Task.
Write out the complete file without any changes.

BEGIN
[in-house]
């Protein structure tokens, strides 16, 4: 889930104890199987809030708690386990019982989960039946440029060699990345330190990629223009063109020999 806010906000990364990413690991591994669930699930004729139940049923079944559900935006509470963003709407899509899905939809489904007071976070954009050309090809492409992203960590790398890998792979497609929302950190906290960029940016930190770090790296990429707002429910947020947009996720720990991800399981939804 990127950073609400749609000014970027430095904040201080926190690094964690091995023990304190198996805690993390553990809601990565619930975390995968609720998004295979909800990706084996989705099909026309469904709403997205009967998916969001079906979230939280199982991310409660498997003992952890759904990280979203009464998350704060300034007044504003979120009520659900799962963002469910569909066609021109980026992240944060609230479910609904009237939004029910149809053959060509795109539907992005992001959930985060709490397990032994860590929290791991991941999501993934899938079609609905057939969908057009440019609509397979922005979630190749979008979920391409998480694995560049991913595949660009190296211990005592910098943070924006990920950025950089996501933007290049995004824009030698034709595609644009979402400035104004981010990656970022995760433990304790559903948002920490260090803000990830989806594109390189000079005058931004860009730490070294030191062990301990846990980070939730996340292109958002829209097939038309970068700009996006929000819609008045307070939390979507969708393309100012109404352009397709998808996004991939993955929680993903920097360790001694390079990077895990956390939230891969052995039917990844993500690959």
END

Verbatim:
[in-house]
């Protein structure tokens, strides 16, 4: 889930104890199987809030708690386990019982989960039946440029060699990345330190990629223009063109020999 806010906000990364990413690991591994669930699930004729139940049923079944559900935006509470963003709407899509899905939809489904007071976070954009050309090809492409992203960590790398890998792979497609929302950190906290960029940016930190770090790296990429707002429910947020947009996720720990991800399981939804 990127950073609400749609000014970027430095904040201080926190690094964690091995023990304190198996805690993390553990809601990565619930975390995968609720998004295979909800990706084996989705099909026309469904709403997205009967998916969001079906979230939280199982991310409660498997003992952890759904990280979203009464998350704060300034007044504003979120009520659900799962963002469910569909066609021109980026992240944060609230479910609904009237939004029910149809053959060509795109539907992005992001959930985060709490397990032994860590929290791991991941999501993934899938079609609905057939969908057009440019609509397979922005979630190749979008979920391409998480694995560049991913595949660009190296211990005592910098943070924006990920950025950089996501933007290049995004824009030698034709595609644009979402400035104004981010990656970022995760433990304790559903948002920490260090803000990830989806594109390189000079005058931004860009730490070294030191062990301990846990980070939730996340292109958002829209097939038309970068700009996006929000819609008045307070939390979507969708393309100012109404352009397709998808996004991939993955929680993903920097360790001694390079990077895990956390939230891969052995039917990844993500690959």